PEEC Director of Interpretation Jonathan Creel explained that their hope is to be “raising awareness of how to coexist with bears,” like the steps to take in bear proofing your home and life.

    Creel gave credit to their partnership with LEWF and said, “The Land of Enchantment was huge in this whole thing. They put in a lot of time and effort, especially with the bear dinner the night before.”

    Dr. Kathleen Ramsay launched LEWF in order to assist bear rehabilitation efforts across New Mexico. Similar to PEEC, their mission is to make Los Alamos bear friendly and bear aware. Because bears are such intelligent, habitual creatures,

  • Organizers serve up food for thought at Bear Feast

    The first–ever Bear Feast at the Pajarito Environmental Education Center drew a crowd Friday that munched on salmon, grapes, watermelon, celery, peanut butter, candy worms, candy mushrooms, candy acorns and honey-dipped cornbread shaped like a beehives.

    The bear buffet menu featured the kind of food bears liked to eat, candy being substituted for what wasn’t edible by humans.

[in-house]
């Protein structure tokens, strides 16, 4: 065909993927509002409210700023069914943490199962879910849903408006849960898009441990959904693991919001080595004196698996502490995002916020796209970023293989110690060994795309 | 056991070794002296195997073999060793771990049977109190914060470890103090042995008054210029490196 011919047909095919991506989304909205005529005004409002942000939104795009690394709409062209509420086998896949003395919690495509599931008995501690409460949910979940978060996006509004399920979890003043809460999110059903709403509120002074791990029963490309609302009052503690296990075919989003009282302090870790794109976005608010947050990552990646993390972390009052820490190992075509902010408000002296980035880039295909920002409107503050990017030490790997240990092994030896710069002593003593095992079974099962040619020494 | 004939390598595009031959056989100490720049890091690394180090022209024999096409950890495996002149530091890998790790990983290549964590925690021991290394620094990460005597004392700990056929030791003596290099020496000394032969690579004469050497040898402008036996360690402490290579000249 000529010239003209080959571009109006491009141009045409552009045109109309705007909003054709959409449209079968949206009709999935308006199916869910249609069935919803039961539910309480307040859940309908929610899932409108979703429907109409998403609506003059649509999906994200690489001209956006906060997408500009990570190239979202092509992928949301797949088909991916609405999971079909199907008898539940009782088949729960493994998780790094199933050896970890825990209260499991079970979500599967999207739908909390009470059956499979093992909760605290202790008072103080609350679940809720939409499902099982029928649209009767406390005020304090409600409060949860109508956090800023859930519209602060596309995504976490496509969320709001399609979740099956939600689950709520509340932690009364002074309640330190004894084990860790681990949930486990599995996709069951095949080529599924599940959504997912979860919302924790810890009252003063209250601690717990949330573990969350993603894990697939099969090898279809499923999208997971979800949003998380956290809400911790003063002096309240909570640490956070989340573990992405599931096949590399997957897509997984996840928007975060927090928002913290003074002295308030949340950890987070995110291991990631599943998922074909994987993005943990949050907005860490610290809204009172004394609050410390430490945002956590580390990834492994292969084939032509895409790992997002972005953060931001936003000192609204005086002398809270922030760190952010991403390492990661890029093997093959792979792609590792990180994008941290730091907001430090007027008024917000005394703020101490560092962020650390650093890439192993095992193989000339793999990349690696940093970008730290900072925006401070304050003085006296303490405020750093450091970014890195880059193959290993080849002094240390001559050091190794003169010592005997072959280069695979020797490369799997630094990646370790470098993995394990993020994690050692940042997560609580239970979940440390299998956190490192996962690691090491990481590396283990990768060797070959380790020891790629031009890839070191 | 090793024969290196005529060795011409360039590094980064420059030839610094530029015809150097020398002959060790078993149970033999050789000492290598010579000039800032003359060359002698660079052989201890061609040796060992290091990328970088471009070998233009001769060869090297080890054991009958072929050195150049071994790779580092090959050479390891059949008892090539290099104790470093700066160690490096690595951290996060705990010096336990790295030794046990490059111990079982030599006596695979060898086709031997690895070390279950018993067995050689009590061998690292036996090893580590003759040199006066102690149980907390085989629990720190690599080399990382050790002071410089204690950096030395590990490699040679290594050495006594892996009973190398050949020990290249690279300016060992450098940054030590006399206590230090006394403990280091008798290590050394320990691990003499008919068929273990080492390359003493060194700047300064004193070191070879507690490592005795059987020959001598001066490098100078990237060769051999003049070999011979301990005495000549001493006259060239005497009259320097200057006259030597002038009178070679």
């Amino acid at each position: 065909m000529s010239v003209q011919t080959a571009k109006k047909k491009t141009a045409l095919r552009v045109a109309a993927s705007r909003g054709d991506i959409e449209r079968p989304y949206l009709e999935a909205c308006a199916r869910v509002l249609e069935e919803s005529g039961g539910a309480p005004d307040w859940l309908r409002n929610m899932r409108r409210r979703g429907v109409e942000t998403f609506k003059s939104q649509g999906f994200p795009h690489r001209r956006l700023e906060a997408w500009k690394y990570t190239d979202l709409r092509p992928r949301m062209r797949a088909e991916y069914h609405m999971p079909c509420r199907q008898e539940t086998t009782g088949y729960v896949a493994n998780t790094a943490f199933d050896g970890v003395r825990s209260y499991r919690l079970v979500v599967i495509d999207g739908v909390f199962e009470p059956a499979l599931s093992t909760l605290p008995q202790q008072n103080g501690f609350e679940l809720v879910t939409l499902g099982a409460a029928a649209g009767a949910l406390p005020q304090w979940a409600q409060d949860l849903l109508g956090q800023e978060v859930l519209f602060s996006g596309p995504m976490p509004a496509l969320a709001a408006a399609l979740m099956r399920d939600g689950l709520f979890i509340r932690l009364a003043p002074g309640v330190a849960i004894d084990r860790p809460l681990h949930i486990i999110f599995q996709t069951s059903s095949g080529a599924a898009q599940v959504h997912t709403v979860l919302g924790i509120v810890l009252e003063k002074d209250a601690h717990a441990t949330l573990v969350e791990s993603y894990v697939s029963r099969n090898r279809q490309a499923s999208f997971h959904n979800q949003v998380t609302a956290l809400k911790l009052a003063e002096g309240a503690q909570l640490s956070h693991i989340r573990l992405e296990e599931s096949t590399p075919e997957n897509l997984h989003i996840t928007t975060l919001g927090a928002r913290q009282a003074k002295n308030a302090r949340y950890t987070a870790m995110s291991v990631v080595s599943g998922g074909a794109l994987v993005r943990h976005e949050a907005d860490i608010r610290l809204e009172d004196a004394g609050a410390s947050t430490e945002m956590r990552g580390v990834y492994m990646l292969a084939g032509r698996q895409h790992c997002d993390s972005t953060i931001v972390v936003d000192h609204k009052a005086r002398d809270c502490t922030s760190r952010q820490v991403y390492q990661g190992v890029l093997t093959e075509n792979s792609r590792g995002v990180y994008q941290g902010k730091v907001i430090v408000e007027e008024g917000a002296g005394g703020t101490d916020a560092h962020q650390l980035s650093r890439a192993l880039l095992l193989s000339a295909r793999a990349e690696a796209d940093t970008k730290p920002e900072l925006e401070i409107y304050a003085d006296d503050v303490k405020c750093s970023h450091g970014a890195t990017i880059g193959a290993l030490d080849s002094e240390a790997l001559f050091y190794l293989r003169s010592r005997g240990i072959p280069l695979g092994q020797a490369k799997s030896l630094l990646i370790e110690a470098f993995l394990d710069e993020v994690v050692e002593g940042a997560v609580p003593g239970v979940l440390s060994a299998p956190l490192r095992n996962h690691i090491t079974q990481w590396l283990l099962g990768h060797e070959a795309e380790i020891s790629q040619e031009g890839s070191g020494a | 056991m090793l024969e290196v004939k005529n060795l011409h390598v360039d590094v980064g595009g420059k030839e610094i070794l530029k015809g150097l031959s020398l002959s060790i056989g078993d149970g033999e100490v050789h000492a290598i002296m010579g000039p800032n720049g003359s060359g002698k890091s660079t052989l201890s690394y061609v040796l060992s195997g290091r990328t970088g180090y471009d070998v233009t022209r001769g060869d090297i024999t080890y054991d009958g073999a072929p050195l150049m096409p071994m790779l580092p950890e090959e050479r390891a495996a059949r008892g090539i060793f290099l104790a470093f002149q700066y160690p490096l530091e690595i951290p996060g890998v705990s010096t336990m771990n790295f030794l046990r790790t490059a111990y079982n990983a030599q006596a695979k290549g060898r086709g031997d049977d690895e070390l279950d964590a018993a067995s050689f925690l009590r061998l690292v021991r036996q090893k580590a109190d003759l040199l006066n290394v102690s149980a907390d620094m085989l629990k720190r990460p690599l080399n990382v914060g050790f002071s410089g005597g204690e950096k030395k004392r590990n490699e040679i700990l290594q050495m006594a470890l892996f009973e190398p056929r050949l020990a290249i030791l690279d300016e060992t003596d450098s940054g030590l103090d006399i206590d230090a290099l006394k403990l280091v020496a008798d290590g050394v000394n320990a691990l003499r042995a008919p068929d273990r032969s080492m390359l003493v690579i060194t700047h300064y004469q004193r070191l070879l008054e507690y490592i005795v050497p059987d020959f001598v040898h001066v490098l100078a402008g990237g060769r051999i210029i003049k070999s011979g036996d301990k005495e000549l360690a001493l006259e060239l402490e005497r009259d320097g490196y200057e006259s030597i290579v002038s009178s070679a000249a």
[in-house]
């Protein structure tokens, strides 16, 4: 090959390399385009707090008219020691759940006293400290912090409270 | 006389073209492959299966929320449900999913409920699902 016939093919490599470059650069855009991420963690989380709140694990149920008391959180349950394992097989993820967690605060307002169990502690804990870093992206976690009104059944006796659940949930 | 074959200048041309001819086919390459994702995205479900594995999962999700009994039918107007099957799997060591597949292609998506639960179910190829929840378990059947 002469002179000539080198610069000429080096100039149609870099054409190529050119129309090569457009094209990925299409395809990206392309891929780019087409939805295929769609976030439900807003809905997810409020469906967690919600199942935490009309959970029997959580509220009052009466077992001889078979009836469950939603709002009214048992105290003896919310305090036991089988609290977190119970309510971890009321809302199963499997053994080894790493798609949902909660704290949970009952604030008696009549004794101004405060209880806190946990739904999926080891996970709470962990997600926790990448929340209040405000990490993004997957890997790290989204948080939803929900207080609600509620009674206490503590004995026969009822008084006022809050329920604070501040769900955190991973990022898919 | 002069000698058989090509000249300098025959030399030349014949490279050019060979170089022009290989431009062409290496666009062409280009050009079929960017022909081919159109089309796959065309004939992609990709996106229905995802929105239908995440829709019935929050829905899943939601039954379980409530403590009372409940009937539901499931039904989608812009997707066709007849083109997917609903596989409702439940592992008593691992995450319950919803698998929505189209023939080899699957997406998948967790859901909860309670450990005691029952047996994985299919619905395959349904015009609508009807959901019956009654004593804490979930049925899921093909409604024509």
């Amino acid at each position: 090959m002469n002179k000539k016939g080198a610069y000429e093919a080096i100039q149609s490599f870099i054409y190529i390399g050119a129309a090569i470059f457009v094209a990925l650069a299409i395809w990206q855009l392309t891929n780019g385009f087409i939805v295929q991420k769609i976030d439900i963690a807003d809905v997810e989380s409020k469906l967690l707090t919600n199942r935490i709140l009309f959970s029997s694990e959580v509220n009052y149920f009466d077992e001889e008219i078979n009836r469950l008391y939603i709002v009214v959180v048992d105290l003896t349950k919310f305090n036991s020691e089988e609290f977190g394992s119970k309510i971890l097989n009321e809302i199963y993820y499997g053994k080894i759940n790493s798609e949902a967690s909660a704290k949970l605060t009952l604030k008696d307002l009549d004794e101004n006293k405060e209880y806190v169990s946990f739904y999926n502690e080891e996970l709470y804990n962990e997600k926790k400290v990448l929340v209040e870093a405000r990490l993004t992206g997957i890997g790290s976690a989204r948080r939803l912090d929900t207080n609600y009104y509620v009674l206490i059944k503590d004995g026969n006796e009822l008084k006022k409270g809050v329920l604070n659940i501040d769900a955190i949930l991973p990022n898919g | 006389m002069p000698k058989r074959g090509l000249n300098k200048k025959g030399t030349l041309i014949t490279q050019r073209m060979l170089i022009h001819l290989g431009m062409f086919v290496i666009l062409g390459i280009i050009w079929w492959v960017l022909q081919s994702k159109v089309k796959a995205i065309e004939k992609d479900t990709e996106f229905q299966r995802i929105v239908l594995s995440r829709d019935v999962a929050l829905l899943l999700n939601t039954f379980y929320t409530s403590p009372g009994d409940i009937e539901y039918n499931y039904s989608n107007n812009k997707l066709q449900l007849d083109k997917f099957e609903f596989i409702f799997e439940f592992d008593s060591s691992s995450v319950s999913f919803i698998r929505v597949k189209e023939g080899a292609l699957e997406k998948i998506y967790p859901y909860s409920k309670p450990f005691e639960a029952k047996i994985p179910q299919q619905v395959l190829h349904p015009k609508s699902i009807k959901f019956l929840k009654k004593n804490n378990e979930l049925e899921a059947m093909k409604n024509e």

Residents also got to feast on some bear knowledge from wildlife expert Dr. Kathleen Ramsay and bear attack survivor Karen Williams.

    Ramsay was linked to William’s attack when the surviving cubs from the attack were sent to Ramsay’s wildlife rehabilitation center in Española. Shortly after the attack, which happened in June 2016, the New Mexico Department of Game and Fish tracked and euthanized the attacking sow to check for rabies.

    The sow’s two bear cubs were released from the wildlife center this year, weighing in at a healthy 160 and 140 pounds.

    Ramsay talked about the expensive and complicated process of teaching the cubs that arrive at her center how to hunt for their own food and survive on their own in preparation for their eventual release out into the wild. She also talked about their fixation on food and why it’s so important.